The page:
Pinot Noir. Red grape variety that is not easy to grow at all and is suitable for a cold climate. Typically makes a light to medium-bodied red wine. Always complex, considered the very best red grape variety, absolutely amazing when the winemaker gets it just right. Pinot Noir is not grown in many regions of Australia (Southern Tasmania is one) but it is suited to New Zealand’s colder climate – berry fruit, typically raspberry; and sweet when young and mushroom and leather when aged.

Chardonnay. White grape variety suitable for most climates. Typically makes a rich white wine – tropical and stone fruit. When aged in oak, takes on nutty and smoked qualities. Chardonnay is grown in many regions of Australia but Yarra Valley Chardonnay is well renowned.

Riesling. White grape variety suitable for a cool climate. It is never aged in oak and makes a sweet white wine – citrus fruit, typically lime and grapefruit with floral and mineral qualities. Riesling is grown in many regions of Australia but Clare Valley Riesling is well renowned. Australia makes world class Riesling.

Semillon. White grape variety suitable for a warm climate. It is rarely aged in oak and makes a rich white wine – citrus fruit, typically lemon and apple with floral and mineral qualities. With bottle age, Semillon takes on honey and nutty qualities. Semillon is not grown in many regions of Australia but Hunter Valley Semillon is well renowned.

Sauvignon Blanc. White grape variety suitable for a cool climate. It is very rarely aged in oak and makes a crisp fresh white wine. Sauvignon Blanc is grown in many regions of Australia but New Zealand’s Marlborough Sauvignon Blanc is well renowned – tropical fruit, typically passionfruit and pineapple. Sauvignon Blanc is often used in blends e.g. SSB (Semillon Sauvignon Blanc).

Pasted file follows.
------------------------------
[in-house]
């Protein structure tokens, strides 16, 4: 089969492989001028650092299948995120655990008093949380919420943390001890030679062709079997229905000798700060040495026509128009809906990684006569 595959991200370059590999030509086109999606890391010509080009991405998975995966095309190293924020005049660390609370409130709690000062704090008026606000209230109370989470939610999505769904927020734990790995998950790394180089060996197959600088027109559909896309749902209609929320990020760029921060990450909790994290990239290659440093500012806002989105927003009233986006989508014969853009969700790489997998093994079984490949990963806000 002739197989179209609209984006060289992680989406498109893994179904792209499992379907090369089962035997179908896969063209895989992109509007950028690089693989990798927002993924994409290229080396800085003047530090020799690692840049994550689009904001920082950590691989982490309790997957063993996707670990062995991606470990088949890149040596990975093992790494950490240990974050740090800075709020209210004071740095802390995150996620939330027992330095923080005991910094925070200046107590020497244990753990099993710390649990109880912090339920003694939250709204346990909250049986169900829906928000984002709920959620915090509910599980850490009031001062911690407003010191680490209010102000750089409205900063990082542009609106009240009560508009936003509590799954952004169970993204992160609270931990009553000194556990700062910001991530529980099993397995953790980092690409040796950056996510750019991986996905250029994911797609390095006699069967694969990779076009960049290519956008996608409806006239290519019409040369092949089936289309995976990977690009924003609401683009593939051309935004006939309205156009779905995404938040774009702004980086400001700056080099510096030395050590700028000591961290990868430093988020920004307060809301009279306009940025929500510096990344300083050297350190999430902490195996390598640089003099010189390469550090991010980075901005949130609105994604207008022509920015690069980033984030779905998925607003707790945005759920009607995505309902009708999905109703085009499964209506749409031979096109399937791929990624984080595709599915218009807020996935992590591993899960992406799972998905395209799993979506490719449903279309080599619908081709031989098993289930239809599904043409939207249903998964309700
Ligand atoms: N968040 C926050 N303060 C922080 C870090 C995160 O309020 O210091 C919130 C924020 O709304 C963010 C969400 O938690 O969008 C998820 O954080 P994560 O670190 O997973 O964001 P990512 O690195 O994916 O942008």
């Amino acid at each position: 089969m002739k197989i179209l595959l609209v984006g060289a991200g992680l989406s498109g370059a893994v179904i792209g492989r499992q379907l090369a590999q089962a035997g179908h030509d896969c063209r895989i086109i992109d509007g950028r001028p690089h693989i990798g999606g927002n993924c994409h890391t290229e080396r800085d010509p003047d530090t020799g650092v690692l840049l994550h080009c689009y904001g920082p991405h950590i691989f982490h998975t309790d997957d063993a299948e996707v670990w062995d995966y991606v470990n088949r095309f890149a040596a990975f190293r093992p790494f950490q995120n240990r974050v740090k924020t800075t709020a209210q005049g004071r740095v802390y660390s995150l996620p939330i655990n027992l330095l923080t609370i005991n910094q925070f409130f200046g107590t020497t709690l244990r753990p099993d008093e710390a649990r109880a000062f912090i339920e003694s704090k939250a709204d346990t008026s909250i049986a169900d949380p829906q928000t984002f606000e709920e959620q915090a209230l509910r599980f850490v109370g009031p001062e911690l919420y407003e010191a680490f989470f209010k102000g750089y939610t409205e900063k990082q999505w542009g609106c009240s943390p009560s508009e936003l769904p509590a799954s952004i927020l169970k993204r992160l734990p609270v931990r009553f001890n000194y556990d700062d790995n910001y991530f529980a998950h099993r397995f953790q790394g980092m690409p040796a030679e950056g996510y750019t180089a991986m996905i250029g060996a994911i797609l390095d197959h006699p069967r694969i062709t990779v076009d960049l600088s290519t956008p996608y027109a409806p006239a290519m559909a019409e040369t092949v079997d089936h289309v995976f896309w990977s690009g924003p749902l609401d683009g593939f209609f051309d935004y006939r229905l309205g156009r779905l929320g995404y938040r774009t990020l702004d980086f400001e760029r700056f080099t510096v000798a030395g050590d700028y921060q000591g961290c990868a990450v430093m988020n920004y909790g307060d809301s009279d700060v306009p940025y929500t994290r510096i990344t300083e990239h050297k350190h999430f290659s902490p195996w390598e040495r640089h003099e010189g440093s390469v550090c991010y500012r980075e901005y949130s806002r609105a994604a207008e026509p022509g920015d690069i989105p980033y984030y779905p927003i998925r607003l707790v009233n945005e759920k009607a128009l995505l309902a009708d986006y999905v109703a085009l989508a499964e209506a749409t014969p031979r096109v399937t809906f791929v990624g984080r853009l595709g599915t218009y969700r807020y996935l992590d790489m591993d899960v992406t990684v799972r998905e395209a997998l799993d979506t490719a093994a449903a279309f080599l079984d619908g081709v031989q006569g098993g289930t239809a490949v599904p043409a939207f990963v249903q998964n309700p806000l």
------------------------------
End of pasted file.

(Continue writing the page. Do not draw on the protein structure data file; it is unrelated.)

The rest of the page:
Pinot Gris (or Pinot Grigio). White grape variety suitable for a cool climate. Unusual in that it has a pinkish skin – it’s thought to have mutated from Pinot Noir. It is never aged in oak and makes a crisp fresh white wine. Pinot Gris is not grown in many regions of Australia (Northern Tasmania is one) but it is gaining interest. It is suited to New Zealand’s colder climate – berry and stone fruit, typically raspberry and pear.

Wine labelling laws in Australia

Fortunately there are wine labelling laws in Australia that ensure you know exactly what you are buying. Certain information must be on labels and even the wines name must adhere to wine labelling laws. Always read the label on the front and back of the bottle. Here’s some key things to look out for:

Brand name – must not mislead as to vintage, variety or region

Vintage – must be the harvest year.

Variety – must be listed in descending order e.g. a Semillon Sauvignon Blanc indicates that there is a higher percentage of Semillon than Sauvignon Blanc.

Region – must be listed in descending order. Region names are fixed.

Country of origin

Allergens – Sulphur dioxide above 10ppm must be declared. Other common allergens that must be declared are fish and milk.

Volume – typically 750mL

Alcohol content

Standard drinks

Note certified organic or biodynamic wine will always indicate the certifier e.g. Australian Certified Organic

That’s it for Part 2 in this series! Now you can go back to your tasting.

Cheers

References

Wine Australia 2015, ‘Labelling’ <http://www.wineaustralia.com/en/Production%20and%20Exporting/Labelling.aspx>, viewed 17 December 2015.

First published 20/1/2015